At the rate we’re going, co-ops will be a powerful democratising force in the economy around the year 2120. But we can't wait 100 years. To spread the benefits of economic democracy quickly and at scale, more existing businesses need to convert into co-ops. On this front, 2021 will begin with new promise.
In the UK, the number of worker buyouts has skyrocketed. But the established model for these buyouts – the employee trust – is often used in a way that lacks the democracy that makes a worker owned business a co-op. This might be about to change.
VME Retail is a multi-million pound technology business that has recently converted to worker ownership, using the trust model. So far so normal.
The difference is that from the outset, CEO and former owner Stephen Gill wanted to exit in a way that created a real co-op, with real democratic governance. And this is exactly what’s happening at VME. Though the standard trust model has had to be ’hacked’ a bit to get there.
VME’s workers will exercise democratic supervision and control over the trust, which is very rare (and rather paternalistically, frowned upon by a few leaders in the field). Furthermore, workers will be empowered directly through 'labour shares', which give each worker one vote and allow them to make decisions together at general meetings. So VME is part worker co-op limited by shares and complies with the Fairshares model.
While the trust-shares combination is nothing new, the use of the shares to create worker co-op governance - rather than just to add financial rewards - is a significant innovation here.
Stephen’s co-operative vision for VME goes beyond legal and governance structures. There’s a big focus on nurturing a co-operative culture. And VME is bringing sociocracy into operational decision-making, so the change in legal ownership will be complemented by day-to-day co-operative working. They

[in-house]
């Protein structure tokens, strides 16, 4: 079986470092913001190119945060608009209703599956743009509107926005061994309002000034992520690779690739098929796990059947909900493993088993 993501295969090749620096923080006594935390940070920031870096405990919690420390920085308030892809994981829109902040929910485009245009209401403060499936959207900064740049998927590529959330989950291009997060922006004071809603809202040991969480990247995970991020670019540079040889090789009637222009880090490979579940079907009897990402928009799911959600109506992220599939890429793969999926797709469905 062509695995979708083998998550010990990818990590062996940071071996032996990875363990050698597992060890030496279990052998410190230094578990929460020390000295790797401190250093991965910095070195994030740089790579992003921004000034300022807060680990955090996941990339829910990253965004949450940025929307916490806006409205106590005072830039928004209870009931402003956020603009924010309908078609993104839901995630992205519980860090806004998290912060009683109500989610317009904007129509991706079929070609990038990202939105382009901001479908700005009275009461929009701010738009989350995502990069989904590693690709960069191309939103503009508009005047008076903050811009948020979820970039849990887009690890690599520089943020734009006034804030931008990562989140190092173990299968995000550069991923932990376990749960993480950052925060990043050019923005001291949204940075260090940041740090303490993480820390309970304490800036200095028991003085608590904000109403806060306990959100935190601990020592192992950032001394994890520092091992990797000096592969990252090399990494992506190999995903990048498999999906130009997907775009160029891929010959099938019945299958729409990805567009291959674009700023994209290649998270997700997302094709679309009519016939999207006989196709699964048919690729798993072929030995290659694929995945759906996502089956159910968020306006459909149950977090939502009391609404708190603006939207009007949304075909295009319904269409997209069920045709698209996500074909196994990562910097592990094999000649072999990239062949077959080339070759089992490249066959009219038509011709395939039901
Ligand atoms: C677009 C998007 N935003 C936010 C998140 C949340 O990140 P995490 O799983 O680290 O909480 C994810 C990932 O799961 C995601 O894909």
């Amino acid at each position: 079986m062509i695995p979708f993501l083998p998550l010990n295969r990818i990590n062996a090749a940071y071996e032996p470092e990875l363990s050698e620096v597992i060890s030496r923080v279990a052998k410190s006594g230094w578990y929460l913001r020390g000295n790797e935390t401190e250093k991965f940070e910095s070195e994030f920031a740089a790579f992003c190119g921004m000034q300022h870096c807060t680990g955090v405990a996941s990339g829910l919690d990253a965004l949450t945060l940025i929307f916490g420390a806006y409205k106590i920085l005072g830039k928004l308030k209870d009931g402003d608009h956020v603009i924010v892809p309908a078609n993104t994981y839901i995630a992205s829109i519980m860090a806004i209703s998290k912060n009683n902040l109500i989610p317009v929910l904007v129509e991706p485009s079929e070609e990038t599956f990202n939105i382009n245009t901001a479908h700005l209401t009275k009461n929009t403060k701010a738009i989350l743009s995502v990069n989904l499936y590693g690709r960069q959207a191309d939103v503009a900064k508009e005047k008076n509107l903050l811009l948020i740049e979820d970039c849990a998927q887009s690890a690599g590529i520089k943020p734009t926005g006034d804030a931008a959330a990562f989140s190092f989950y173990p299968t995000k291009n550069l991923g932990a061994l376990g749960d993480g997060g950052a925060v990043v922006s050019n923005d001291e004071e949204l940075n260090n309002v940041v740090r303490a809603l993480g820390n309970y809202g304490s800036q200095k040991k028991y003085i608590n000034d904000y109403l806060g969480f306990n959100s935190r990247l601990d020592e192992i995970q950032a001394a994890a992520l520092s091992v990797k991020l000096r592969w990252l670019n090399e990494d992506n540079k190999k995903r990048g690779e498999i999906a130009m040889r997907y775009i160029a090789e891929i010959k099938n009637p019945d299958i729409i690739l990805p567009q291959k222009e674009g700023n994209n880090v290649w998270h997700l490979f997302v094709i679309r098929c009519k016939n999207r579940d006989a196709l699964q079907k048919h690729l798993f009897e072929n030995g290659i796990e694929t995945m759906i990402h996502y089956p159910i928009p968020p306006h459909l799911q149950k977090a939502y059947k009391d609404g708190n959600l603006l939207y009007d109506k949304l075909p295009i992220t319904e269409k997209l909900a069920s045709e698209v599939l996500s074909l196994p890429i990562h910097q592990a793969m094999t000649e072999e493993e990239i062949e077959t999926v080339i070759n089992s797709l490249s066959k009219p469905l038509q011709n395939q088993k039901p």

Trusts have become the established way of doing conversions in the UK. Pragmatically, our priority can be changing the way trusts are used, to make more of them co-ops.
Trusts sometimes get a bad press
Trusts sometimes get a bad press in the worker co-op community, where democracy and autonomy are so highly prized. I get this. From a democratic, co-operative perspective, trusts can disappoint. This is not just academic. The evidence is pretty clear that the many ascribed benefits of worker ownership (culture, wellbeing, productivity, resilience) are connected to worker control.
That said, the trust model has some flexibility, creates indivisible collective ownership and is well-suited to buyouts. That’s why it’s taken off (that and tax relief). And trusts absolutely can be used in ways that give workers a democratic voice!
Lessons from VME
For those who have repeatedly insisted (and hoped) that democratic, co-operative trusts are possible, VME is a very exciting development. It shows it can be done.
Aaron Stewart, in-house legal counsel at VME points out that VME is not an ‘off the shelf’ model that any business can easily adopt as part of an otherwise standard buyout process. VME’s governance, culture and decisions making are a work in progress. And the democratic ‘hacks’ were not easy. It’s hard to turn from a path established by respected and influential lawyers.
That said, VME’s experience can be used to create a new consultancy methodology, which will make it easier for other converting businesses to adopt a democratic, co-operative trust model.
In short order, we need the ‘co-op trust’ option to be understood by advisors and to be explored by converting businesses as a matter of course. Especially where government is providing this support, as is the case in Scotland and Wales.
If we really want a more democratic economy, then we need the ‘co-op trust’ to be the next big thing. A hundred years is a long time to wait otherwise.